Published in The Ground Views on Jan. 28 By Bhavani Fonseka and Mirak Raheem ::
The election of a new President has unleashed high expectations of change for the better. Although for some the expectations relate to macro issues of constitutional reform and good governance, for others their hopes are more basic: that of survival, of returning to their own homes and rebuilding their lives. A key stumbling block to these expectations being met was the claim by the previous government that Sri Lanka no longer had any internally displaced persons (IDPs). Ground realities though are starkly different with thousands in the North and East of Sri Lanka unable to return home due to land occupation, ad hoc high security areas, special economic zones among other reasons. The people from Sampur are a special caseload in that all of the above quoted reasons have been cited as obstacles to their return.
For the people of Sampur the benefits of peace are yet to be fully realized. Community members speak about living in a no man’s land between war and peace, where their lives are governed by ‘military rule.’ While other parts of the country are able to enjoy peace dividends, including security and opportunities for economic growth, in Sampur there has been little progress over the last few years. This article follow a visit we made to Sampur last weekend and highlights what we term the ‘Sampur Model’, its implications for communities, post-war reconstruction and reconciliation, and identifies areas requiring urgent attention and action.
The Sampur Model
In essence, the ‘Sampur Model’ demonstrates how the rights, needs and concerns of local communities have been completely ignored and how laws have been disregarded in the name of national security and development. Situated on the southern tip of the Trincomalee Bay, Sampur is an area hard hit by the civil war. It was also the first area that was captured by the military from the LTTE following the resumption of hostilities in 2006, leaving in its wake displacement and devastation. Nearly nine years later, an estimated 950 families are still unable to return to their lands. During this period, countless promises have been made by political actors to return people to their lands. The last such promise was in the lead up to presidential election, when a person claiming to be a coordinator of Namal Rajapaksa, son of former President Rajapaksa, promised to return them to their lands if they voted for the then incumbent. A similar promise was made in the 2010 presidential election. As to whether there will be a shift in policy in how the State treats the people of Sampur will be a key test for how this current government approaches multiple inter-linked issues relating to peace and governance.
Both security and development have previously been cited as reasons as to why people cannot return and reclaim their land in Sampur. In May 2007 the Government declared the area a High Security Zone (HSZ) under emergency regulations, thereby preventing the return of roughly 12,000 residents to their lands. There were efforts to challenge, including through the filing of fundamental rights petitions in the Supreme Court by four affected persons and the Centre for Policy Alternatives (CPA). The argument of national security however thwarted any space for discussion and was used as a reason to sidestep the issue of rights and responsibilities. In October 2008 the Government announced a shrinking in the Sampur HSZ from 11 grama niladhari divisions to 4, allowing around 8,000 persons to resettle.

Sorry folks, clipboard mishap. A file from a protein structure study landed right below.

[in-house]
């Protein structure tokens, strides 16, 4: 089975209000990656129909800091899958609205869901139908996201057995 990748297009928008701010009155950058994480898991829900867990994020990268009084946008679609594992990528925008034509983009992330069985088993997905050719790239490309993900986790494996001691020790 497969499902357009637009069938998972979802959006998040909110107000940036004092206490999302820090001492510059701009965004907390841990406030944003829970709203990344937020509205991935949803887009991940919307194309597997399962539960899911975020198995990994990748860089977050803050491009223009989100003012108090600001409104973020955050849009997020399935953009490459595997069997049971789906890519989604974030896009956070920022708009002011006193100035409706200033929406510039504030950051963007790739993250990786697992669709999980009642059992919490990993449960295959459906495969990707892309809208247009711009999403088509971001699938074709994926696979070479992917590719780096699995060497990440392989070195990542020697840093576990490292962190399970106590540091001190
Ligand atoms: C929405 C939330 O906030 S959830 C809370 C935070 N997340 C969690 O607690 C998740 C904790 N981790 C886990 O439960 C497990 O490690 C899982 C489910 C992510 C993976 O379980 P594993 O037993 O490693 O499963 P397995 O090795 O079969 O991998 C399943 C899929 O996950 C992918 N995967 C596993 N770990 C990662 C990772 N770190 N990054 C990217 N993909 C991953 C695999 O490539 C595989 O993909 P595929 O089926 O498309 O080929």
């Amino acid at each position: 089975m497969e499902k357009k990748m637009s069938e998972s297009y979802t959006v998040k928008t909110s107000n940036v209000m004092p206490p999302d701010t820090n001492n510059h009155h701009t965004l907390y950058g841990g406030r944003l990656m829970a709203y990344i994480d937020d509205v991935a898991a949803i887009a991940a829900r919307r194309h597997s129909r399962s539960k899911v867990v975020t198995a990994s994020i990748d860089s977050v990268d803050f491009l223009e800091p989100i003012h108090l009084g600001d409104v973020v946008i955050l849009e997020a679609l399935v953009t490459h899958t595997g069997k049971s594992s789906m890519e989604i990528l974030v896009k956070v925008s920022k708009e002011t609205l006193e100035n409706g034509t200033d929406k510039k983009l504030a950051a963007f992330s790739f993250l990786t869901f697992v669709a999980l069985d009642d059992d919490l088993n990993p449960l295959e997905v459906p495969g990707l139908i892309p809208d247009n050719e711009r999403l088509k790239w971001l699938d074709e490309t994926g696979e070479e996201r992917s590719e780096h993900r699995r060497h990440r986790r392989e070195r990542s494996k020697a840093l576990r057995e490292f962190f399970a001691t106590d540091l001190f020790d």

With the lifting of emergency in 2011, officially at least, there is now no HSZ in Sampur or elsewhere in Sri Lanka but the lived experience is contrary. The military continues to reside in, and restrict and control access to the area. Allegations have been made that some of the land in Sampur may end up being utilised by the military for recreational and business purposes such as a golf course and a hotel, in addition to cantonments, raising doubts as to the real motives behind the officially cited reasons for restrictions.
In May 2012 an area within Sampur was demarcated as a ‘Special Zone for Heavy Industries’ by the Board of Investment of Sri Lanka (BOI). A portion of this area was for a 500 MW coal power station, a project undertaken by the National Thermal Power Cooperation which is affiliated to the Indian Government. Seven land owners from this area are presently challenging this new zone in the Supreme Court.
The Rajapaksa Government opted for a specific model of post-war development with a heavy emphasis on macro projects, infrastructure development and tourism, sometimes at a heavy cost to people’s homes, lands and rights. The strategic location of Sampur and the powerlessness of its residents, coupled with the overall lack of public debate on policy, made it easy for the Government to go forward with its plans. This, despite there being no legal process for the creation of a ‘Special Zone for Heavy Industries’, raising questions of the legality of such a zone. Furthermore, questions remain as to whether due process has been followed, including with regard to acquisition and compensation provided under the Land Acquisition Act. It needs to be noted that a majority of Sampur residents claim to have legal ownership of their properties, including deeds.
With return not being provided as an option, the only choices offered by the Government to the Sampur residents was relocation. The suitability of some of these relocation sites was questioned by the Sampur people and some engaged humanitarian organisations. From 2007 the authorities have put pressure on the Sampur people to agree to relocation. While a few families did agree and have been provided housing mainly by the UNDP and the military, the majority of persons have stood resolute demanding a return of their lands.
Conditions in Displacement
During the last few years there has been only limited progress made in terms of return and in achieving durable solutions, so the majority of Sampur resident remain displaced. The military has allowed some access and released a fraction of the land, including in March 2013 when sections of Navarathanpuram was resettled in the lead up to the session at the United Nations Human Rights Council where the Government’s record on human rights was discussed and the Government attempted to demonstrate efforts at assisting affected communities. The access in some instances was conditional. While farmers were provided access to 300 acres within the restricted area to harvest, this was denied soon after a case was filed in the Supreme Court in 2012. Most recently around the time of the presidential election, access improved with 22 families moving into the area in Sampur. We were, however informed that these families had been instructed by the authorities that they need to move out. The people though are resolute in wanting to remain on their land.